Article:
After a great stay in Virginia we headed south to the Smokies in North Carolina in search of bugling elk. I’ve seen elk in many different places but never thought I would be able to experience the sound of a bull elk bugling without traveling all the way to Yellowstone or the Rocky Mountains. I was wrong. There are elk in the Great Smoky Mountains.
Great Smoky Mountains National Park is the most visited national park in America. We’ve traveled there several times over the years but I had never heard about the elk in Cataloochee Valley until my friend Holly posted last year about the Bugling Elk in Cataloochee Great Smoky Mountains NP.
Elk were once abundant in the southern Appalachian Mountains. Over hunting and habitat loss caused the elk to be eliminated from North Carolina many years ago.
In February, 2001, the National Park Service began an experimental reintroduction of elk into Cataloochee Valley by releasing 25 elk from the Land Between the Lakes National Recreation Area on the Tennessee-Kentucky border. Another 27 elk from Canada were released in 2002.
Getting to Cataloochee Valley
Cataloochee Valley is located on the eastern side of the Great Smoky Mountain National Park. The nearest towns are Maggie Valley and Waynesville.
Getting to the valley involves an 11 mile drive on Cove Creek Road. This is a road that is not for the faint of heart. The turnoff to Cove Creek Road is only about a mile from Interstate 40 and the first part of the drive is on a narrow, curved paved road that passes by homes tucked away on the side of the mountain. After a few miles, the pavement is replaced by gravel. All along the way are few guardrails, many switchbacks, blind curves, and hairpin turns. As we continued on the road I felt like we were millions of miles away from civilization.
We stopped at an national park overlook for a spectacular view before continuing into the valley.
Cows on first day
We made two trips into Cataloochee Valley. On our first visit we were thrilled to see elk by the first field. A young elk was grazing in the field with a large cow in the woods across the road. We stopped to watch a large bull elk at the far end of another field and had another bull cross the road in front of the truck. Alas, I wasn’t able to get pictures of them.
The breeding season, also known as the rutting season, is in the fall. During this time the bull elk make their bugling calls to attract females and challenge other bulls. We ventured down Cove Creek Road again a second day in hopes of seeing and hearing some bugling bulls.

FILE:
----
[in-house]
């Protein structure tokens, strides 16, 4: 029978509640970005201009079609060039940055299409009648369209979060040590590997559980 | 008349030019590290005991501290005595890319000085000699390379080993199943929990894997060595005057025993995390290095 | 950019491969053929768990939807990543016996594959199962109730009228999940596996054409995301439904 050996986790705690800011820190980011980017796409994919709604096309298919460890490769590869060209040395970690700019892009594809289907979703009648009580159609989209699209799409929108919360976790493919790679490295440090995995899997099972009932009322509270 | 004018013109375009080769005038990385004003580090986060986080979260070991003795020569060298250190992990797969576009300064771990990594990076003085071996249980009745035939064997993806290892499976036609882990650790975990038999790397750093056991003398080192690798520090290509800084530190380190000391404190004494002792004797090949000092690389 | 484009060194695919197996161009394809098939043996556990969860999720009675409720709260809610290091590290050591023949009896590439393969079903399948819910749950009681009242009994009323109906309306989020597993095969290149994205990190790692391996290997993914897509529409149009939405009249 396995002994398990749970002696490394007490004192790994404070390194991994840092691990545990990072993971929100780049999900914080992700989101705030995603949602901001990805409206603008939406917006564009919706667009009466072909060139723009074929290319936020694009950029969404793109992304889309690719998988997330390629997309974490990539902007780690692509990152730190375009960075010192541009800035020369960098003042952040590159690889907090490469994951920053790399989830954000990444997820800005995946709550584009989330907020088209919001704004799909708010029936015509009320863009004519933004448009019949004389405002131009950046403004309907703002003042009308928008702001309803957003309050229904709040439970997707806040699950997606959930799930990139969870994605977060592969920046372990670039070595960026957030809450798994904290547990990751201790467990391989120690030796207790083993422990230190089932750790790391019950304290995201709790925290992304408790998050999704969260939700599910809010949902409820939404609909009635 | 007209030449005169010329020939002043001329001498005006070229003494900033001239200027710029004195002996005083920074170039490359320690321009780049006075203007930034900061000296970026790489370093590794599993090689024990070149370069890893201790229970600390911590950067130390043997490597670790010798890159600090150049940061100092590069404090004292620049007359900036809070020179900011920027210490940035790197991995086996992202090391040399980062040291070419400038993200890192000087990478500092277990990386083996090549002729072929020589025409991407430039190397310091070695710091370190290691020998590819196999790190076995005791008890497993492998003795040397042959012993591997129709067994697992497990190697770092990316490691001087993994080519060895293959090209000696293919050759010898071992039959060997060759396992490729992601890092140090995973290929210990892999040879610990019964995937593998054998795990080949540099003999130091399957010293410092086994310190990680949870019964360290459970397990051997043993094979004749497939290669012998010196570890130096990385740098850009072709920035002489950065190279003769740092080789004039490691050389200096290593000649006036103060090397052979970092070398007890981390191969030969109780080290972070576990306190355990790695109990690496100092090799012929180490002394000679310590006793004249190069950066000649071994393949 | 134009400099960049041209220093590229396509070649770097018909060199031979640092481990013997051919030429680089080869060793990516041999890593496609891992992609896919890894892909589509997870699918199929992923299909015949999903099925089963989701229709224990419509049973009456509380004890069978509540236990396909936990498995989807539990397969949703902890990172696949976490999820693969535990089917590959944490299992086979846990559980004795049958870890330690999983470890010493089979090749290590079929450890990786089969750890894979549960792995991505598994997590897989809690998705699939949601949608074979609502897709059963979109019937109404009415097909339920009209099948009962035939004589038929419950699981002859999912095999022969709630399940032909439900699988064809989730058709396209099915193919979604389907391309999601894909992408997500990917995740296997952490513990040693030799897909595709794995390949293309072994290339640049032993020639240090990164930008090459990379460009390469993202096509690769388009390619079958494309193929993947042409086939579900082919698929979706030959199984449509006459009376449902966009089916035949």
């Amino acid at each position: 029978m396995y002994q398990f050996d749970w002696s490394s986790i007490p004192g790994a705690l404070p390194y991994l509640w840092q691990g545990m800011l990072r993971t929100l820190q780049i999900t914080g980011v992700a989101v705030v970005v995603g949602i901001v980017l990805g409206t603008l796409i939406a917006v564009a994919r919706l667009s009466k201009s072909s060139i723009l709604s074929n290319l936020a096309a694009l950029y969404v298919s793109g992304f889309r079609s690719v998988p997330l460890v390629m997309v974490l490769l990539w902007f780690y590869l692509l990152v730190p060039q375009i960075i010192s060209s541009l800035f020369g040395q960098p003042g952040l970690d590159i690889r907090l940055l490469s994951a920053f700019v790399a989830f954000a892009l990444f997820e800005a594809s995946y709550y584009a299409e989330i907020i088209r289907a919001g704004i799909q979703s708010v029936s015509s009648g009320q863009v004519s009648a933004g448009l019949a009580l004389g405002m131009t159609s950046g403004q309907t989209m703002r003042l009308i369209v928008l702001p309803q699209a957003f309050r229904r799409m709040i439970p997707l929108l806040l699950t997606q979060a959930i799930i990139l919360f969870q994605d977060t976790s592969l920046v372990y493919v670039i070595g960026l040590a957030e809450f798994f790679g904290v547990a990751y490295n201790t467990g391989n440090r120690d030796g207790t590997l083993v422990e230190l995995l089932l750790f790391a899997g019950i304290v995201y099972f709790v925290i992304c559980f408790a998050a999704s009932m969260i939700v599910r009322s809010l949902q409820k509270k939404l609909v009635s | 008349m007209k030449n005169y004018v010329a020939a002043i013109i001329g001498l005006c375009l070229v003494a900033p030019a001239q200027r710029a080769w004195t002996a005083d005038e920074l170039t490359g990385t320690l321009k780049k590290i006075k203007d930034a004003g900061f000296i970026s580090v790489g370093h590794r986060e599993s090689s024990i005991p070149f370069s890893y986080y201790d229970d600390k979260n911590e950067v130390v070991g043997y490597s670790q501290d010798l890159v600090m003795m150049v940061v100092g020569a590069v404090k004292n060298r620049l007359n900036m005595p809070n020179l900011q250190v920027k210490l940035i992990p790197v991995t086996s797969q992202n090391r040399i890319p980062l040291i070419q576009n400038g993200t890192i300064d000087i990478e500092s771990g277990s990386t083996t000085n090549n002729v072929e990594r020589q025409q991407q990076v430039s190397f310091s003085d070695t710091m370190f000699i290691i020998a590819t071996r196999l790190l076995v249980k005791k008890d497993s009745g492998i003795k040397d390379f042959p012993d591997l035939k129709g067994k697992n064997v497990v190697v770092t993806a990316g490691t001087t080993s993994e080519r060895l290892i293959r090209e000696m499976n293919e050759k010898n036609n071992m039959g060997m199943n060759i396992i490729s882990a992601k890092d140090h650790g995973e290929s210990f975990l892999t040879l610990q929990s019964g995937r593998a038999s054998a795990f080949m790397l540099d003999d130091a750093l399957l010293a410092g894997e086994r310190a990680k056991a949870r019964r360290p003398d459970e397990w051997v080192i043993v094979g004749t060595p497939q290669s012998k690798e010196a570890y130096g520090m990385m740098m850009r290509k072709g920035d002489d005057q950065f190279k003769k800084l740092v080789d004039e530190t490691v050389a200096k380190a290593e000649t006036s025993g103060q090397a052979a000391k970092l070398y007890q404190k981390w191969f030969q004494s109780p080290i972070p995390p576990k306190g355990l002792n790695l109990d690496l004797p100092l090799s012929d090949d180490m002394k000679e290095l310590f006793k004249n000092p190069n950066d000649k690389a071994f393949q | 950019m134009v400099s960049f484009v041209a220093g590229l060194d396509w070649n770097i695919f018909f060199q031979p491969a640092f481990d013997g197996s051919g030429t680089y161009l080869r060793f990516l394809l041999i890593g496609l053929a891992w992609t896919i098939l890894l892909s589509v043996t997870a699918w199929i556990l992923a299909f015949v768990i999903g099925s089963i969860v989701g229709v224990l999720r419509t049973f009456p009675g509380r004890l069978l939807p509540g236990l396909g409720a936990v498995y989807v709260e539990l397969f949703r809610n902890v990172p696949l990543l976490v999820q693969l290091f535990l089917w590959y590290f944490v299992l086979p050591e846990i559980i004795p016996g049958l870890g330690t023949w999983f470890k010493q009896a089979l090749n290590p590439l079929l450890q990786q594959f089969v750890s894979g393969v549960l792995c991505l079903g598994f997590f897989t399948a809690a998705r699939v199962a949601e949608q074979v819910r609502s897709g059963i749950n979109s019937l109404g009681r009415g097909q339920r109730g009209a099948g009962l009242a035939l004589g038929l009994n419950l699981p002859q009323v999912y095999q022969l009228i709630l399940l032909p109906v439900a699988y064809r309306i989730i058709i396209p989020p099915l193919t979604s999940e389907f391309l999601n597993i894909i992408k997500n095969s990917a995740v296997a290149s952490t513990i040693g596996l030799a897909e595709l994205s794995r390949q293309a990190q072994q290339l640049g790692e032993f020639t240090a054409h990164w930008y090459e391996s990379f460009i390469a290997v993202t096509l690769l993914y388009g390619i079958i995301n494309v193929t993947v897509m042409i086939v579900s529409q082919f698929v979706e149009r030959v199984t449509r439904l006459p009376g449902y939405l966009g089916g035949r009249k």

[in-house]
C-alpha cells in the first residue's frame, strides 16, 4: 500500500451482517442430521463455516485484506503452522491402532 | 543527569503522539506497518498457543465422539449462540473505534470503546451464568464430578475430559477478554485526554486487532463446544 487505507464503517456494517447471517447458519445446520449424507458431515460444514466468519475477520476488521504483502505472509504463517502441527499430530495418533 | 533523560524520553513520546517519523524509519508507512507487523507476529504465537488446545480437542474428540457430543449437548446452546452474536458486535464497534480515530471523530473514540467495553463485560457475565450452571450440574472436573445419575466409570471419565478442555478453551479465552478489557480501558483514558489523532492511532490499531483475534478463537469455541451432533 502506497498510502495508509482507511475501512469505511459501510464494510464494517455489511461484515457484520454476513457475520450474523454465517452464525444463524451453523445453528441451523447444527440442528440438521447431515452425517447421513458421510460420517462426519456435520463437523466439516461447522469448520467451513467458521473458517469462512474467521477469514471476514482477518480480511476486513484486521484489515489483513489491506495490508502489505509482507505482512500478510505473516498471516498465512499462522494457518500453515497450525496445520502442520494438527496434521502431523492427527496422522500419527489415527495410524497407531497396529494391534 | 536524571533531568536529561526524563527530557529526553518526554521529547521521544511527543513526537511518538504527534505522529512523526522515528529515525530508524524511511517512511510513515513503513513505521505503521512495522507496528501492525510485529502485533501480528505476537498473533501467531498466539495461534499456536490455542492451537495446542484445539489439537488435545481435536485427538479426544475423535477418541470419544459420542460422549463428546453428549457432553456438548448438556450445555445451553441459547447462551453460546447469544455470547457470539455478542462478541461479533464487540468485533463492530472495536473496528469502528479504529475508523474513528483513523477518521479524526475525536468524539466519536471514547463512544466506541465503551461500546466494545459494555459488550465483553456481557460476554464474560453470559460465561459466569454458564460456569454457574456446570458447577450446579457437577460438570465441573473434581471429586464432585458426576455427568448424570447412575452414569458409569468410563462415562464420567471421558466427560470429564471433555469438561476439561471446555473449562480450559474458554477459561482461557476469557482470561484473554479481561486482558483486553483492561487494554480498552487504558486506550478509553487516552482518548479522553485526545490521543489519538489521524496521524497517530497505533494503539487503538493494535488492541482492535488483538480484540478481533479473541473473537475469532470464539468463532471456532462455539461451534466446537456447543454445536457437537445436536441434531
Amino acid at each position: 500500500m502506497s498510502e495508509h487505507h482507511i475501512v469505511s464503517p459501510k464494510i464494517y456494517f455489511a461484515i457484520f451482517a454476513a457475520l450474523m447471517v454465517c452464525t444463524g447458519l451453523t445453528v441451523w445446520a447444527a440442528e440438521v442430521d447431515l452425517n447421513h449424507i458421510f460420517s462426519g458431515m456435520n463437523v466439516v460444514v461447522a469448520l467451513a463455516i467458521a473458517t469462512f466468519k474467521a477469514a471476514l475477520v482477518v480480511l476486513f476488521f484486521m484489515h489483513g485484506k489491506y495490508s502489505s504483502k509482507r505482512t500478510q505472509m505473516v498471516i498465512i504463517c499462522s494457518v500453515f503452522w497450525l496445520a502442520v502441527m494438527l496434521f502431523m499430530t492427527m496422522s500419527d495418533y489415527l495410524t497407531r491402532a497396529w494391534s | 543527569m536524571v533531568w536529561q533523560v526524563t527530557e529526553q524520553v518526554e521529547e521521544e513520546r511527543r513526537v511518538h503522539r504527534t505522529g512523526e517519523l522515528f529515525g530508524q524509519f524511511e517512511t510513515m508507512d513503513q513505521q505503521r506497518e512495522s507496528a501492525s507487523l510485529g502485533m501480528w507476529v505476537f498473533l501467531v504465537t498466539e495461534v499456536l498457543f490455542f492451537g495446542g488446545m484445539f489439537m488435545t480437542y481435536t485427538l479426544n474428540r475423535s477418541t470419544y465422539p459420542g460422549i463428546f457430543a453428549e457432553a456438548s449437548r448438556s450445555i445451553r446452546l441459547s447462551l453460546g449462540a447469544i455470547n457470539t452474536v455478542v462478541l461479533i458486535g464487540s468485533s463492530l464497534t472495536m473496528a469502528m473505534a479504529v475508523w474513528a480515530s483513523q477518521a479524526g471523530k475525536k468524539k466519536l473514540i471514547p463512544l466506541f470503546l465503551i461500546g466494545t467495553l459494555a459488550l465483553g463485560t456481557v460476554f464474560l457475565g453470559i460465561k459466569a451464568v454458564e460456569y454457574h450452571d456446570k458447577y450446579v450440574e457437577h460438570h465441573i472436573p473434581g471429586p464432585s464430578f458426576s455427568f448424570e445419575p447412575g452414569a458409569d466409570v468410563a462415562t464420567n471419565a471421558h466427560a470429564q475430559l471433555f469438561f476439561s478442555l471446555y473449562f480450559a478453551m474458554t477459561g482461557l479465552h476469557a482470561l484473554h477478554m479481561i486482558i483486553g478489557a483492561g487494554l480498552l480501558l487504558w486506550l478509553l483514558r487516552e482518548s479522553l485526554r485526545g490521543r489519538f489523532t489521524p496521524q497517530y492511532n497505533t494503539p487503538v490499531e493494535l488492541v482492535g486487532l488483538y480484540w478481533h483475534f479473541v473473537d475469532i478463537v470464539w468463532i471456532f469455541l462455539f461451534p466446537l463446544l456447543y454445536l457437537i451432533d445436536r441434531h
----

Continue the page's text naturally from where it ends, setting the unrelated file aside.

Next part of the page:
The best time to view elk is late in the afternoon before sunset so we arrived later in the afternoon than we had the first day. We weren’t disappointed. There were several elk in the first field we came to and as we continued down the road a lone bull stood in a small field. As we pulled off the road and rolled down the windows we watched him raise is head and we heard him make his bugle sound. We could hear more bugliing far off in the distance.
Later on we came across another bugling bull. We think he was trying to attract a female we saw in the woods. She wasn’t paying any attention to him.
We didn’t witness any large bulls sparring but we did enjoy watching two young elk locking antlers right beside the truck. After a few minutes, they went back to grazing.
History of Cataloochee
The first people to visit Cataloochee Valley were Native Americans who fished and hunted but did not settle there permanently. In the early 1800’s white settlers moved into the valley.
By the early 1900’s Cataloochee was the largest settlement in the Smokies with almost 200 buildings. Today a few of the remaining buildings can be seen as you drive through the valley and others are accessible by one of the many trails.
By 1938, most of the families had moved out of the valley after selling their land to the government for the creation of the Great Smoky Mountains National Park.
We camped at Creekwood Farm RV Park in Waynesville, NC. The campground is less than a mile from the turnoff to Cove Creek Road.